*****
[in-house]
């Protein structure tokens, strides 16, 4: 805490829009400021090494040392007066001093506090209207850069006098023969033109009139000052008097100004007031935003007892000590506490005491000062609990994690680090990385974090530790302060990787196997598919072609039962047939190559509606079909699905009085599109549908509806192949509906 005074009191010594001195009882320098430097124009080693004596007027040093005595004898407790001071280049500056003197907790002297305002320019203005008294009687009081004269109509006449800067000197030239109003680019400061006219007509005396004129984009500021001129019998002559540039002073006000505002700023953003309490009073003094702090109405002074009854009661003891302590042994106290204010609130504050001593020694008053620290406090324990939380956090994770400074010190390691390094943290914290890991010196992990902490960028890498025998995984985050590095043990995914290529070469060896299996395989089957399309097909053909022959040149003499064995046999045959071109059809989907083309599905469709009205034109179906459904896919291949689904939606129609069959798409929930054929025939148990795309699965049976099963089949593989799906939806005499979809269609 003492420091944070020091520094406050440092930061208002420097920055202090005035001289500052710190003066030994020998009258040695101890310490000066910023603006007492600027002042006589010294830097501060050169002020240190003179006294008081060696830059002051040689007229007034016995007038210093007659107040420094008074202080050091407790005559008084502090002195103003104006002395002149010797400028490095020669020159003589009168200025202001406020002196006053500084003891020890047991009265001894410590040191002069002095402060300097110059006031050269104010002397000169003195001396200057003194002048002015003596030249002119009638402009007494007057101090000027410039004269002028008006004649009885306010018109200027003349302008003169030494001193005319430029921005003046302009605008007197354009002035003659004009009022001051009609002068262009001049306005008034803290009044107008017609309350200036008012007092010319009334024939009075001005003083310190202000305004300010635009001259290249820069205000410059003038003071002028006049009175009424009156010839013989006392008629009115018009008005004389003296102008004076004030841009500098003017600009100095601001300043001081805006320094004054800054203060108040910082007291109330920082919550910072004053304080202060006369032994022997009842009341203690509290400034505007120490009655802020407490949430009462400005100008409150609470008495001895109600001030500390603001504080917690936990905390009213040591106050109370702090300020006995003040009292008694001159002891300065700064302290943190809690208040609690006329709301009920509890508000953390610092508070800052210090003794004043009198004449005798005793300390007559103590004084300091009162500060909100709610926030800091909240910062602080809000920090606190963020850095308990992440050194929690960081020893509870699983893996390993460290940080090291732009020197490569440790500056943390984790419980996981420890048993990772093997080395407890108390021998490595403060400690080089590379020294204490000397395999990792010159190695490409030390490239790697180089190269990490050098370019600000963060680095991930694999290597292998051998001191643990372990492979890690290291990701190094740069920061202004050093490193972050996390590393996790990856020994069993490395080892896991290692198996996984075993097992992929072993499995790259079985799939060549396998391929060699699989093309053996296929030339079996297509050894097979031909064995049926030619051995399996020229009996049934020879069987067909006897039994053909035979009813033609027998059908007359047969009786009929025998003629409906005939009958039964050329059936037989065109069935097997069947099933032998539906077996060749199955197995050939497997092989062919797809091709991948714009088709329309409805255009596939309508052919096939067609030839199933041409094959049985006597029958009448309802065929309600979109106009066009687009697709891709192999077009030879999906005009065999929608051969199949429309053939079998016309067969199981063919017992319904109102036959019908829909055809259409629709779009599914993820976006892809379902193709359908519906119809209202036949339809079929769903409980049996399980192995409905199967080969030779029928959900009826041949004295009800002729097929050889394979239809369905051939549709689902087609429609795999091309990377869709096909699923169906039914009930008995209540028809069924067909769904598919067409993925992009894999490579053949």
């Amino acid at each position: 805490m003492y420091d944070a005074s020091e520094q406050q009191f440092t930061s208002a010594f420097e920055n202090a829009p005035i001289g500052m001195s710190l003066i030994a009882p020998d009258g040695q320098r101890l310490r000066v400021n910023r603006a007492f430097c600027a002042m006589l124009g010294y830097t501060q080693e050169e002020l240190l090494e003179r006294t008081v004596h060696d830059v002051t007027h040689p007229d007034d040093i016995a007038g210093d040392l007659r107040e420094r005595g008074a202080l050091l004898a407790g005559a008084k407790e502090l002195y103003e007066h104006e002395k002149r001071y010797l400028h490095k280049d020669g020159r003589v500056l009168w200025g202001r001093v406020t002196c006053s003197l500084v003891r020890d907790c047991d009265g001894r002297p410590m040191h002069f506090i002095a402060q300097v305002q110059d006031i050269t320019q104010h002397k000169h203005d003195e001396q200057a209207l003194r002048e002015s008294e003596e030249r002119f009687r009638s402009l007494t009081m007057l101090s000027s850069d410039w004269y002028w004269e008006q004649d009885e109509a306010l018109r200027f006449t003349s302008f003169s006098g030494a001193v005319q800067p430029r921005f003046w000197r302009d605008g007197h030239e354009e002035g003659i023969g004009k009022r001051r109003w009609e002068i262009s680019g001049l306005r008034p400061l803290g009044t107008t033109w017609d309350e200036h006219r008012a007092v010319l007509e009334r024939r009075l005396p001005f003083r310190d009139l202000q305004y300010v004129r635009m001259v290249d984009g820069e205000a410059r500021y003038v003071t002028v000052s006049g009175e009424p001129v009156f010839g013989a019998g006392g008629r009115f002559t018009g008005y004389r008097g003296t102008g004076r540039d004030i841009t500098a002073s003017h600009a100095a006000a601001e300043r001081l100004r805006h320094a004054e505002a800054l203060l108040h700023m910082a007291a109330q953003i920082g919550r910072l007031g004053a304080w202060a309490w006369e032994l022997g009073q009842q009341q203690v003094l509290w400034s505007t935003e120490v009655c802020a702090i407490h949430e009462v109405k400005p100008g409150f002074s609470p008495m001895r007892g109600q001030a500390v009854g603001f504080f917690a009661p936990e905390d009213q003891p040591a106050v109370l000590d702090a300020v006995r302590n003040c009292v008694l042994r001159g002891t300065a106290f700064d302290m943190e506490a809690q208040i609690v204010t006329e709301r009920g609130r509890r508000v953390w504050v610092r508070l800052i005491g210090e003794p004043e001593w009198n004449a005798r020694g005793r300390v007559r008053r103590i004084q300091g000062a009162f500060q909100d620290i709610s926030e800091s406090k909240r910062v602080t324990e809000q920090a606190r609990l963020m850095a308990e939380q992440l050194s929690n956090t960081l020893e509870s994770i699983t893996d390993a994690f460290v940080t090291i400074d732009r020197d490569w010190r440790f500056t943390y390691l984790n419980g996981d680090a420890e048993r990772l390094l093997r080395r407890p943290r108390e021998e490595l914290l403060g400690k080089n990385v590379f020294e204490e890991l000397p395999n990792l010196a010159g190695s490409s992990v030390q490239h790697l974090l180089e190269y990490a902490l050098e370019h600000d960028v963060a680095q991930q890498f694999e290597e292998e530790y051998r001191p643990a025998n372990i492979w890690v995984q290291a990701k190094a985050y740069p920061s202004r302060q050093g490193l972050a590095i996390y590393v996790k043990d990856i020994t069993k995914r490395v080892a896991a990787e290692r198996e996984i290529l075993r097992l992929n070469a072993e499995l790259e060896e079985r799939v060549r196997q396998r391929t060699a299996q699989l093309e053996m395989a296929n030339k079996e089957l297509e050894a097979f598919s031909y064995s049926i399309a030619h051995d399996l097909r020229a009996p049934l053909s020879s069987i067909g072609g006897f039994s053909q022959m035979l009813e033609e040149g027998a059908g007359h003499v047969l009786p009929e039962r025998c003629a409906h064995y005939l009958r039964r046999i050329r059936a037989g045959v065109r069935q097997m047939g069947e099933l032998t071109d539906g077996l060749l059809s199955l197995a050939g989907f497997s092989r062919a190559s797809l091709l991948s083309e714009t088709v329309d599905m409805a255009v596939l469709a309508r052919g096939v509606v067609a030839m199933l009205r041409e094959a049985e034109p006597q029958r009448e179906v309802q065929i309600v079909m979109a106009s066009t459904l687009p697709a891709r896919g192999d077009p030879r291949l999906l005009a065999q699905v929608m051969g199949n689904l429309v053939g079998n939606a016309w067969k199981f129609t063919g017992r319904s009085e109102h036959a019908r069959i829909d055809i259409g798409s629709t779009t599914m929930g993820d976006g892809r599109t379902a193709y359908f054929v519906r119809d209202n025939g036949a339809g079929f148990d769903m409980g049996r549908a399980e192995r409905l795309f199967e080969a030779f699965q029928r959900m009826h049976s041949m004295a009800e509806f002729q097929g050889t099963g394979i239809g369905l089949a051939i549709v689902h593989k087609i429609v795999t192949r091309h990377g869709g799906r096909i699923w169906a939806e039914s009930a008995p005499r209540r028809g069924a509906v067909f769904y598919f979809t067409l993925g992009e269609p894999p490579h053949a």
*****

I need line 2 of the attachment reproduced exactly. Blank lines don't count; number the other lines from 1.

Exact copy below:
């Protein structure tokens, strides 16, 4: 805490829009400021090494040392007066001093506090209207850069006098023969033109009139000052008097100004007031935003007892000590506490005491000062609990994690680090990385974090530790302060990787196997598919072609039962047939190559509606079909699905009085599109549908509806192949509906 005074009191010594001195009882320098430097124009080693004596007027040093005595004898407790001071280049500056003197907790002297305002320019203005008294009687009081004269109509006449800067000197030239109003680019400061006219007509005396004129984009500021001129019998002559540039002073006000505002700023953003309490009073003094702090109405002074009854009661003891302590042994106290204010609130504050001593020694008053620290406090324990939380956090994770400074010190390691390094943290914290890991010196992990902490960028890498025998995984985050590095043990995914290529070469060896299996395989089957399309097909053909022959040149003499064995046999045959071109059809989907083309599905469709009205034109179906459904896919291949689904939606129609069959798409929930054929025939148990795309699965049976099963089949593989799906939806005499979809269609 003492420091944070020091520094406050440092930061208002420097920055202090005035001289500052710190003066030994020998009258040695101890310490000066910023603006007492600027002042006589010294830097501060050169002020240190003179006294008081060696830059002051040689007229007034016995007038210093007659107040420094008074202080050091407790005559008084502090002195103003104006002395002149010797400028490095020669020159003589009168200025202001406020002196006053500084003891020890047991009265001894410590040191002069002095402060300097110059006031050269104010002397000169003195001396200057003194002048002015003596030249002119009638402009007494007057101090000027410039004269002028008006004649009885306010018109200027003349302008003169030494001193005319430029921005003046302009605008007197354009002035003659004009009022001051009609002068262009001049306005008034803290009044107008017609309350200036008012007092010319009334024939009075001005003083310190202000305004300010635009001259290249820069205000410059003038003071002028006049009175009424009156010839013989006392008629009115018009008005004389003296102008004076004030841009500098003017600009100095601001300043001081805006320094004054800054203060108040910082007291109330920082919550910072004053304080202060006369032994022997009842009341203690509290400034505007120490009655802020407490949430009462400005100008409150609470008495001895109600001030500390603001504080917690936990905390009213040591106050109370702090300020006995003040009292008694001159002891300065700064302290943190809690208040609690006329709301009920509890508000953390610092508070800052210090003794004043009198004449005798005793300390007559103590004084300091009162500060909100709610926030800091909240910062602080809000920090606190963020850095308990992440050194929690960081020893509870699983893996390993460290940080090291732009020197490569440790500056943390984790419980996981420890048993990772093997080395407890108390021998490595403060400690080089590379020294204490000397395999990792010159190695490409030390490239790697180089190269990490050098370019600000963060680095991930694999290597292998051998001191643990372990492979890690290291990701190094740069920061202004050093490193972050996390590393996790990856020994069993490395080892896991290692198996996984075993097992992929072993499995790259079985799939060549396998391929060699699989093309053996296929030339079996297509050894097979031909064995049926030619051995399996020229009996049934020879069987067909006897039994053909035979009813033609027998059908007359047969009786009929025998003629409906005939009958039964050329059936037989065109069935097997069947099933032998539906077996060749199955197995050939497997092989062919797809091709991948714009088709329309409805255009596939309508052919096939067609030839199933041409094959049985006597029958009448309802065929309600979109106009066009687009697709891709192999077009030879999906005009065999929608051969199949429309053939079998016309067969199981063919017992319904109102036959019908829909055809259409629709779009599914993820976006892809379902193709359908519906119809209202036949339809079929769903409980049996399980192995409905199967080969030779029928959900009826041949004295009800002729097929050889394979239809369905051939549709689902087609429609795999091309990377869709096909699923169906039914009930008995209540028809069924067909769904598919067409993925992009894999490579053949």